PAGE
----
If you’re running a small- to midsize business (SMB) in today’s marketplace, you probably know what ERP solutions are, but you may think they’re too big, expensive, or inflexible for your needs. They’re not.
ERP is short for “enterprise resource planning,” but ERP solutions aren’t just for enterprise-sized businesses. Businesses of any size, in any industry, can implement ERP solutions to increase efficiency and profitability.
However, different ERP systems offer different types of deployment, and you must carefully choose which suits your company’s needs. When the ERP solution is delivered through lengthy on-site software and hardware installations, it’s considered a traditional ERP implementation. When it’s delivered via a Software as a Service (SaaS) model, it’s called SaaS ERP. Today’s article will examine traditional ERP vs SaaS ERP, identifying the pros and cons of each.
What is SaaS ERP?
SaaS ERP is a type of cloud-based enterprise resource planning software that runs on the vendor or cloud provider’s servers, is sold through subscription and delivered as a service over the internet. Software as a service (SaaS) ERP usually employs a multi-tenant SaaS architecture, in which multiple purchasers share the same instance, or copy, of the software, underlying infrastructure and database, but with each tenant’s data securely separated. The vendor controls when the software is updated, usually quarterly, and all users get updates at the same time. Features of the software are standardized for everyone and cannot typically be customized easily.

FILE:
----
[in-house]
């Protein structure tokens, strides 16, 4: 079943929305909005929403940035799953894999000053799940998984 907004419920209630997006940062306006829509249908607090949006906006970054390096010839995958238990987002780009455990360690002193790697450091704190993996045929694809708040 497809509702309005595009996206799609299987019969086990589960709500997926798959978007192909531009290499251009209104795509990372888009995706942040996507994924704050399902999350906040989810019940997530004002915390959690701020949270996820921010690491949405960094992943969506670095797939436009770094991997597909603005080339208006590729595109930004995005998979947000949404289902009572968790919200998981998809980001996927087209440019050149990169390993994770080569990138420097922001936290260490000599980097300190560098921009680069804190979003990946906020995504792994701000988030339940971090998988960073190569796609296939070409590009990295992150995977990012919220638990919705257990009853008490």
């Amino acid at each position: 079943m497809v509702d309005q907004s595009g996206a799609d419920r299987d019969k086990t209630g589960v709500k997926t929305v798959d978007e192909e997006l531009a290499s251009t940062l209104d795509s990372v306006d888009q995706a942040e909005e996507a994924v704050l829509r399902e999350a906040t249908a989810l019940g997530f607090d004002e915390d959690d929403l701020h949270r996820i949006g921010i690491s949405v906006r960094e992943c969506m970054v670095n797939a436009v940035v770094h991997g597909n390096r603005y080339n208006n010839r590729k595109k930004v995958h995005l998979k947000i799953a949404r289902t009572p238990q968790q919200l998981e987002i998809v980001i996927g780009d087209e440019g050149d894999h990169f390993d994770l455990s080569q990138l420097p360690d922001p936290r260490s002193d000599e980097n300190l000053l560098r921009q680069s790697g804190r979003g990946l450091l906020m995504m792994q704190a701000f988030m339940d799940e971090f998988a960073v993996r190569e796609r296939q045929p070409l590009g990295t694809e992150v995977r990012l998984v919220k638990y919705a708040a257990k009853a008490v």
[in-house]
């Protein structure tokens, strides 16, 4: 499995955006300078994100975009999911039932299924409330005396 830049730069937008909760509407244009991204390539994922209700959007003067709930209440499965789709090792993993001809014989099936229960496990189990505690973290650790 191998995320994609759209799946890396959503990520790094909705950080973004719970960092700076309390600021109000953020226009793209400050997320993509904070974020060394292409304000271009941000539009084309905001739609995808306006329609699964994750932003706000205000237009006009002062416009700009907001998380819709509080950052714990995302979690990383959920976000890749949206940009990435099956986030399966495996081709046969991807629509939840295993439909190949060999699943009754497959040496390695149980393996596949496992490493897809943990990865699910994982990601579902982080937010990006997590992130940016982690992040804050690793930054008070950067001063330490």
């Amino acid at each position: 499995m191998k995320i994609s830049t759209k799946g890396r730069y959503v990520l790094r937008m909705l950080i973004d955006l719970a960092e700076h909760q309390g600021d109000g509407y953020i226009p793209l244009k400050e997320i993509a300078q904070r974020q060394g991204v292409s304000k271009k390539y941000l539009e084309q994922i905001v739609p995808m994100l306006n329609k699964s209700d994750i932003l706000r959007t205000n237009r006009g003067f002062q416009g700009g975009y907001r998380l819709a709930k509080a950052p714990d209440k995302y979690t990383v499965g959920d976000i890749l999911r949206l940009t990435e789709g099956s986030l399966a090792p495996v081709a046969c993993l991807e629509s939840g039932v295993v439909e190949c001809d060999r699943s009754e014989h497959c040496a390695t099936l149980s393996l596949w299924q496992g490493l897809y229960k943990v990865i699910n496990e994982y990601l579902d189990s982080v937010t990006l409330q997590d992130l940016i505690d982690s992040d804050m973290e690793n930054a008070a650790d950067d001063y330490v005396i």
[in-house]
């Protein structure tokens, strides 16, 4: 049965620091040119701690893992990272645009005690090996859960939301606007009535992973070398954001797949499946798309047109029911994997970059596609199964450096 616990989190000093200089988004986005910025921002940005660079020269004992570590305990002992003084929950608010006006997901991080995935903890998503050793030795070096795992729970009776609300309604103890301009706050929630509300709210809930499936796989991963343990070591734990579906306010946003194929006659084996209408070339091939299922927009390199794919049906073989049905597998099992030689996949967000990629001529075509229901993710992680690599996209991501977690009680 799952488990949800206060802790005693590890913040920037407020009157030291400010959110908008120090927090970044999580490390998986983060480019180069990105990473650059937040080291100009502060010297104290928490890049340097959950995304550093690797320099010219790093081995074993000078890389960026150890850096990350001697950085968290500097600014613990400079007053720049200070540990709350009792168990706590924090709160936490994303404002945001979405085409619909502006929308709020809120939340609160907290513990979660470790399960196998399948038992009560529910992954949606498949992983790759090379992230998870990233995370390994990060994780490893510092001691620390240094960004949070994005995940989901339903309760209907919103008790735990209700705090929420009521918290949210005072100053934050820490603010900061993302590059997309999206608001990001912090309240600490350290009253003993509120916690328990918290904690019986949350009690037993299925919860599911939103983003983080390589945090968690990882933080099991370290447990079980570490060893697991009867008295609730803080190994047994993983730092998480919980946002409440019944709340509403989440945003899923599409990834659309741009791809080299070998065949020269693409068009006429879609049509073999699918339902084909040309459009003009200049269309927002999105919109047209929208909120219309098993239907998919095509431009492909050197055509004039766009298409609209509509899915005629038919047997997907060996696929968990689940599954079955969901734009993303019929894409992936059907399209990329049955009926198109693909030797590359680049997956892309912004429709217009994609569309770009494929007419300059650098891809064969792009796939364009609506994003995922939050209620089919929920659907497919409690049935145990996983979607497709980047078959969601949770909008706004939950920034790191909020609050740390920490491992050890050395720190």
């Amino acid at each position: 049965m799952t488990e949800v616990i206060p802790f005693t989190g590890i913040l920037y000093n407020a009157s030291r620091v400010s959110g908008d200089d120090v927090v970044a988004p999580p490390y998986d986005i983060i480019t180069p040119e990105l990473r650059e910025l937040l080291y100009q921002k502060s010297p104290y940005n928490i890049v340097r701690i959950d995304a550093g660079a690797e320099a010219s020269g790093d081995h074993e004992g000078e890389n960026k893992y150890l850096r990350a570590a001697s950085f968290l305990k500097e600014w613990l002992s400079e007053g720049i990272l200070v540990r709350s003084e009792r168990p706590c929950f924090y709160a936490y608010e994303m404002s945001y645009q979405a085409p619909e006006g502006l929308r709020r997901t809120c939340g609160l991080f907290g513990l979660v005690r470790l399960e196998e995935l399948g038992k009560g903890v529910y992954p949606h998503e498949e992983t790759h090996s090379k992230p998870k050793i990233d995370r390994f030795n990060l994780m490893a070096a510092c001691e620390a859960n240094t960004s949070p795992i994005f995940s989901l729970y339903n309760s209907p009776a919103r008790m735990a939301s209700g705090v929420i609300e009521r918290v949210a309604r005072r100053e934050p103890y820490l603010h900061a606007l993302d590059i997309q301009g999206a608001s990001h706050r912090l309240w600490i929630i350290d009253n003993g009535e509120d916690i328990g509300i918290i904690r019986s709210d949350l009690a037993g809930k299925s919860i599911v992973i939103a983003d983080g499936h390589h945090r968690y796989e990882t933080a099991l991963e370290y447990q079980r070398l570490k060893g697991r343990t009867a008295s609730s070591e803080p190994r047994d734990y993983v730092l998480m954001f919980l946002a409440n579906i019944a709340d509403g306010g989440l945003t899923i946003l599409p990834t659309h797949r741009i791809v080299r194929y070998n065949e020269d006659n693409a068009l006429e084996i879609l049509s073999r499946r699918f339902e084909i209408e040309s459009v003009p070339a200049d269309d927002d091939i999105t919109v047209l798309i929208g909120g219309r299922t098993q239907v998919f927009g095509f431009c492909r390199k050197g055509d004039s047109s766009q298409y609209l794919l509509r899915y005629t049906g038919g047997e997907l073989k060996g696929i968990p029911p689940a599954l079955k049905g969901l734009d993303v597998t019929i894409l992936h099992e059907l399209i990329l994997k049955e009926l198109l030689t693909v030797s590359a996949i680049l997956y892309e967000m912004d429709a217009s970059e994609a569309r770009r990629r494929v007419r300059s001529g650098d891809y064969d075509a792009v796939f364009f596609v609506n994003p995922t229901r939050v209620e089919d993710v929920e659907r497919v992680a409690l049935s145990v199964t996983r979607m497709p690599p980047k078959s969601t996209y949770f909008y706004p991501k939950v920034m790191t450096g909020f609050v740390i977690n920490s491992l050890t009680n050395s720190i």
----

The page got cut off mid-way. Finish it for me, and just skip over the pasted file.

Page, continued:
Should a SaaS ERP solution be in single-tenant mode, the business will have more control over update schedules, personalization needs, and privacy or regulatory requirements, but, whether single- or multi-tenant, SaaS ERP systems provide a host of benefits for modern organizations.
What are the Benefits of SaaS ERP?
The benefits of a traditional ERP and SaaS ERP are similar—up to a point.
For example, both traditional and SaaS ERP solutions connect and integrate separate business systems, synchronizing data and offering users across the organization a real-time, single version of the truth. As a business leader, you would no longer need to double (or triple) check data before making important decisions. Instead, accurate, updated information would be readily available in a centralized solution. You’d also have the power to standardize operations, increase organization-wide collaboration, and seamlessly integrate the ERP system with third-party applications for additional functionality.
However, the similarity ends with the following SaaS ERP benefits that traditional ERP just can’t cover.
- With SaaS ERP, there is no need to invest in hardware and software; the ERP vendor is responsible for hosting the software through a hosting partner, such as Amazon Web Services (AWS), Microsoft Azure.
- It’s easier, faster, and less expensive to implement a SaaS ERP solution than a traditional ERP solution.
- The SaaS ERP vendor maintains and updates the solution, eliminating hours of labor and effort from your IT team.
- Major and minor updates, based on ongoing innovations from the ERP vendor, happen regularly and automatically (based on your agreement with the vendor).
- Cloud-based computing provides easy access to emerging technologies (e.g., artificial intelligence, machine learning, IoT, etc.).
- Security, virus protection, and back-up/restore capabilities rest with the hosting provider.
By hosting your ERP instance online, you can access real-time, critical business data 24/7—whenever, from wherever, through any internet-enabled device. This remote access is an absolute must in today’s pandemic-influenced marketplace, as is the flexibility to scale your use of the ERP system up or down. A SaaS ERP solution allows you to make changes to your instance without interrupting business as usual.
In the traditional ERP vs SaaS ERP battle, SaaS ERP has a leg up in the benefits column, but there are still some challenges to keep in mind.
What are the Challenges of SaaS ERP?